Tag Archives: Lisa Blount

Blind Fury (1989, Phillip Noyce)

I’ve been meaning to see Blind Fury again for twenty-one years or so. For a while, I assumed it would be pretty good (not entirely trusting my opinion at age ten) because Phillip Noyce directed it. Unfortunately, Noyce directs it with all the enthusiasm of a cologne commercial. It’s not like there’s much he could have done with the script though.

The titles crediting Charles Robert Carner as a writer are rather misleading. Blind Fury‘s script seems more like a collection of regurgitated scenes from a very special “A-Team,” or something similarly inane.

Don Burgess’s photography is particularly lifeless. No self-respecting cologne commercial would use him. And J. Peter Robinson’s peppy score–Rutger Hauer’s blind swordsman has an upbeat outlook–is constantly annoying.

There’s some decent acting from Hauer though. Occasionally. His accent is sort of solid. He never exactly betrays it, but there’s definitely something not American about him. He just might be too familiar as European. David A. Simmons’s editing did have me wondering when the stunt men took over for him, so there’s another compliment.

Meg Foster is really good, but they kill her off in her only scene. It’s kind of hilarious how poorly Carner constructs Blind Fury‘s plot. Almost all the engaging action scenes happen in the first forty minutes (including five minutes of titles).

Terry O’Quinn’s solid. It’d have been more interesting with him as a lead.

Brandon Call, as the kid Hauer protects, is really awful.

He fits right in.

0/4ⓏⒺⓇⓄ

CREDITS

Directed by Phillip Noyce; screenplay by Charles Robert Carner, based on a story by Carner and a screenplay by Kasahara Ryôzô; director of photography, Don Burgess; edited by David A. Simmons; music by J. Peter Robinson; production designer, Peter Murton; produced by Daniel Grodnik and Tim Matheson; released by TriStar Pictures.

Starring Rutger Hauer (Nick Parker), Terry O’Quinn (Frank Devereaux), Brandon Call (Billy Devereaux), Noble Willingham (MacCready), Lisa Blount (Annie Winchester), Nick Cassavetes (Lyle Pike), Rick Overton (Tector Pike), Randall ‘Tex’ Cobb (Slag), Charles Cooper (Cobb), Meg Foster (Lynn Devereaux) and Shô Kosugi (The Assassin).

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Prince of Darkness (1987, John Carpenter)

I’d forgotten Prince of Darkness‘s more fanciful notions–Jesus the space alien, still sent to Earth to save us from the Devil, but this time, the Devil’s kind of a space alien too (or not)–and its less creative ones (the Devil uses projectile vomit to posses people). It’s Carpenter at his strangest, the late 1980s period, where he made low budget pseudo b-movies. Prince of Darkness isn’t really a b-movie, if only because Carpenter’s intent, the one unaffected by budget constraints, is quite visible. But also visible are the realities of making Prince of Darkness for its budget.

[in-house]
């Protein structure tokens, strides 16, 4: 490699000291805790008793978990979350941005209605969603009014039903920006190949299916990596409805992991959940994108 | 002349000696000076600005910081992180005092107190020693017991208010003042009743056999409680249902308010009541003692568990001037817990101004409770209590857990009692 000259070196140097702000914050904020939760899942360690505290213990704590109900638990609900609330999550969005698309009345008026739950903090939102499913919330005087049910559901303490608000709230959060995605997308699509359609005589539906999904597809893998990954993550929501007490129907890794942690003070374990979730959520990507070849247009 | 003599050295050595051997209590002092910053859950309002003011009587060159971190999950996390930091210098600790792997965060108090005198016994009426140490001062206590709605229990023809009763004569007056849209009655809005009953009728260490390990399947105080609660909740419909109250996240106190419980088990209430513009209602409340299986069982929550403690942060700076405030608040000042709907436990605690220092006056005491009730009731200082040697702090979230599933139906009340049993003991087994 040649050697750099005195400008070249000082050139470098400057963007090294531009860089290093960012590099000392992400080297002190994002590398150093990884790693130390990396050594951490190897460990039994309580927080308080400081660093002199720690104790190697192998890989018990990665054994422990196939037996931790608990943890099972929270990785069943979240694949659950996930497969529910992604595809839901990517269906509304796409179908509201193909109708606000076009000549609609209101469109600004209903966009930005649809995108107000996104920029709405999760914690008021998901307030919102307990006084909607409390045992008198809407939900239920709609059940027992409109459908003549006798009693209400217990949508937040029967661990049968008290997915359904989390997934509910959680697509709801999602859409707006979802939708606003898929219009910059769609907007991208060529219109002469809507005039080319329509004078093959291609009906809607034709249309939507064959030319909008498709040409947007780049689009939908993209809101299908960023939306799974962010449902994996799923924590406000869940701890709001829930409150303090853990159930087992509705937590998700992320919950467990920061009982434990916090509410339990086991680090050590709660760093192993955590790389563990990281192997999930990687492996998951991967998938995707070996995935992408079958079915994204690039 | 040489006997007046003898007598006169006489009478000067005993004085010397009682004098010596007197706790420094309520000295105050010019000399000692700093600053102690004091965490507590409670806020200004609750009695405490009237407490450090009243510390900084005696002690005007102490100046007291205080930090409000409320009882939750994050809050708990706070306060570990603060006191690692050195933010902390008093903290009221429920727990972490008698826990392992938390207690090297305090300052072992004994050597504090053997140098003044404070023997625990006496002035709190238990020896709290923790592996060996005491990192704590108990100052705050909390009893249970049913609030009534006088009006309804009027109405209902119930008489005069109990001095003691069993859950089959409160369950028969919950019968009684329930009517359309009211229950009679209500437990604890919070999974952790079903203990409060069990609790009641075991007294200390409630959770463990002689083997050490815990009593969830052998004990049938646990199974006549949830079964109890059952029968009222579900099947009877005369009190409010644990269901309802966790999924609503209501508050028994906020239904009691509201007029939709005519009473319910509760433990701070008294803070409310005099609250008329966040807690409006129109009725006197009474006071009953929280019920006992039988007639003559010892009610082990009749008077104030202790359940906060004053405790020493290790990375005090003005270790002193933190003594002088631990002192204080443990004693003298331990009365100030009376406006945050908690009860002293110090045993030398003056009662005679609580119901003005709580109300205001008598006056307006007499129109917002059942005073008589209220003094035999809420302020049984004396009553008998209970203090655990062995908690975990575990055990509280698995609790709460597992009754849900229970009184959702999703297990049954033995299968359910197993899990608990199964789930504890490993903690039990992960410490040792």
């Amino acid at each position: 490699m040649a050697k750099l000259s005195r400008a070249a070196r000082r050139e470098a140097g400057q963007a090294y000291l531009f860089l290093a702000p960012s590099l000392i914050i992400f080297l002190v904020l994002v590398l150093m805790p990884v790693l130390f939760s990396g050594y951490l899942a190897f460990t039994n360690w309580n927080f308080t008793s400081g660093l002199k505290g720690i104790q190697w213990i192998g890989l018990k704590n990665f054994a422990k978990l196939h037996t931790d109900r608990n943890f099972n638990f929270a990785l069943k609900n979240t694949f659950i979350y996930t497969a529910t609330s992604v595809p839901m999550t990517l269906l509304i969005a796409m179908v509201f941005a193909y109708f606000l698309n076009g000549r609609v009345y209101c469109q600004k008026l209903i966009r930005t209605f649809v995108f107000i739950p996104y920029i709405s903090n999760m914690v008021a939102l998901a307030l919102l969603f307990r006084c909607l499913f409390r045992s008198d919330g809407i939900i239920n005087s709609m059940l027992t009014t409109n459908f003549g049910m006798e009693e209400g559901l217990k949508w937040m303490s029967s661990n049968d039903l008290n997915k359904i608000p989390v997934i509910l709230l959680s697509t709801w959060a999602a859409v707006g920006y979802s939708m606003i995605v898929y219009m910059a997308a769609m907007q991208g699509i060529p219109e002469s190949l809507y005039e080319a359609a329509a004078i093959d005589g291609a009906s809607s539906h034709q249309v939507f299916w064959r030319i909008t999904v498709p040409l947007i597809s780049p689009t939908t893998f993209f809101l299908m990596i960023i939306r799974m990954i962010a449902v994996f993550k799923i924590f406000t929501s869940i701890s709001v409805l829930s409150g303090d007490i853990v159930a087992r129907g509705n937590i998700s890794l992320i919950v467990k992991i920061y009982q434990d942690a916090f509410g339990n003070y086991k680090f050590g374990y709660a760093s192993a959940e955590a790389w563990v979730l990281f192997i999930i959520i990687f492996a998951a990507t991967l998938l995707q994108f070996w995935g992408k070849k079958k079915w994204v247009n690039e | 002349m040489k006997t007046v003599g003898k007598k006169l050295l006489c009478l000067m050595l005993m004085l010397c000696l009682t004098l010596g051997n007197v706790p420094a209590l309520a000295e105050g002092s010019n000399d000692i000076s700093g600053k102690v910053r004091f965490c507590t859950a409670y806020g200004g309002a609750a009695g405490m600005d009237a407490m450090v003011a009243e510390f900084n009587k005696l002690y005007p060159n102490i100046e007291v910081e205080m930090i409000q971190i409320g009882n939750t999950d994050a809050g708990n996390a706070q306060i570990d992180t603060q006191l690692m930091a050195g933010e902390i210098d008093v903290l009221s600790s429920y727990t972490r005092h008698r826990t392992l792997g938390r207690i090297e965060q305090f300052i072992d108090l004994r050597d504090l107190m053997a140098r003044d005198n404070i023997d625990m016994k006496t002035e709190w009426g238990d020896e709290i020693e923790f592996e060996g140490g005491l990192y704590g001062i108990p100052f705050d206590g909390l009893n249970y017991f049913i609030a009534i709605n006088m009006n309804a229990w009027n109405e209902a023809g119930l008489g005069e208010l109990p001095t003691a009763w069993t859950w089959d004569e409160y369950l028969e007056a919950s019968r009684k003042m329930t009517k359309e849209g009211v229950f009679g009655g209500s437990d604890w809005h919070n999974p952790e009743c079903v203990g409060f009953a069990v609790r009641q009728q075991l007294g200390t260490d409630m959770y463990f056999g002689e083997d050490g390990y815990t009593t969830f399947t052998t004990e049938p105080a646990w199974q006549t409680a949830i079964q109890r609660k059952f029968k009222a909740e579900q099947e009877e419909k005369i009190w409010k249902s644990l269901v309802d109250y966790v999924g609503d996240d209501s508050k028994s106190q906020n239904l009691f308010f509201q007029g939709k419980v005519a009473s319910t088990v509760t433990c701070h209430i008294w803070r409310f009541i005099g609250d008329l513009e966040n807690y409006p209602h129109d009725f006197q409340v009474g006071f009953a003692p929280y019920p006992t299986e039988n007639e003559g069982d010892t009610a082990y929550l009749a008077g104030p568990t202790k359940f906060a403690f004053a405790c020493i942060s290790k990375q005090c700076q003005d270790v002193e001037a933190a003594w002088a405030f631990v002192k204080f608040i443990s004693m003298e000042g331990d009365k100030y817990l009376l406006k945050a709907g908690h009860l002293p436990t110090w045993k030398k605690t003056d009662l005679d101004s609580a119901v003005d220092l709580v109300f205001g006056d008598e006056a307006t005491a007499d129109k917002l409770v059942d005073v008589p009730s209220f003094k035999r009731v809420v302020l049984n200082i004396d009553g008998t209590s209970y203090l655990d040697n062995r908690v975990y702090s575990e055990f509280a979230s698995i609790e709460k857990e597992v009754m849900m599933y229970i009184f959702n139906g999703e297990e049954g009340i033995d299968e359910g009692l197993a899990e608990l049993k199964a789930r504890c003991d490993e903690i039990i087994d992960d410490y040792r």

What’s unfortunate about the film is Carpenter’s lack of inventiveness. Compared to what Carpenter did in the late 1970s, Prince of Darkness feels like a TV movie, only a really well-directed one. Instead of relishing in the low budget, Carpenter tries to work around it, tries to draw attention away from some of the obvious giveaways–the movies set in this church with at least three floors, but after a while… we only see one floor, like sets had to be dismantled. Or the exterior shots of the church, with the menacing homeless people. After a while, they’re only in a couple places (the disappearing Alice Cooper is a whole different discussion).

Or just the closed concept of the film. It deals with the end of the world where signs of imminent destruction are plentiful. Except there are no scenes or shots of regular people noticing these signs. Carpenter lays a framework similar to the modern disaster and destruction movie, but can’t fill it in with the fluff those movies rely on. Instead, it’s a creepy feel–which comes together a few times throughout and really well at the end–accentuated with his familiar synthesizer score. And the goofy reasoning behind the movie.

Much of Prince of Darkness‘s philosophizing sounds like Carpenter just copied his notes unedited. His cast are generally believable as physics majors, but smart undergraduate… certainly not doctoral candidates. However, Carpenter’s got some really sharp dialogue in the film, which is a pleasant surprise.

The best performances are Dennis Dun and Victor Wong, as they’ve got most of the film’s best lines. Jameson Parker and Lisa Blount, as the young(ish) lovers, are okay but nothing more. Poor Donald Pleasence has almost nothing to do. The rest of the cast varies. The ones who end up zombies more so then others. But soon-to-be Carpenter regular Peter Jason is good.

Where Prince of Darkness pulls itself together is the end. Carpenter lifts a lot from his other films for this one’s sequences–Assault on Precinct 13 and The Thing–but even that unoriginal approach can’t affect his skill. The last twenty minutes, even accounting for Dun not trying to break through a wall from his side, just letting Parker and company come through the opposite, is great. There are some make-up problems–budget–and some silly script stuff, but Carpenter knows how to make it work and he does.

1.5/4★½

CREDITS

Written and directed by John Carpenter; director of photography, Gary B. Kibbe; edited by Steve Mirkovich; music by Carpenter in association with Alan Howarth; production designer, Daniel A. Lomino; produced by Larry J. Franco; released by Universal Pictures.

Starring Donald Pleasence (Father Loomis), Jameson Parker (Brian Marsh), Victor Wong (Prof. Howard Birack), Lisa Blount (Catherine Danforth), Dennis Dun (Walter), Susan Blanchard (Kelly), Anne Marie Howard (Susan Cabot), Ann Yen (Lisa), Ken Wright (Lomax), Dirk Blocker (Mullins), Jessie Lawrence Ferguson (Calder) and Peter Jason (Dr. Paul Leahy).


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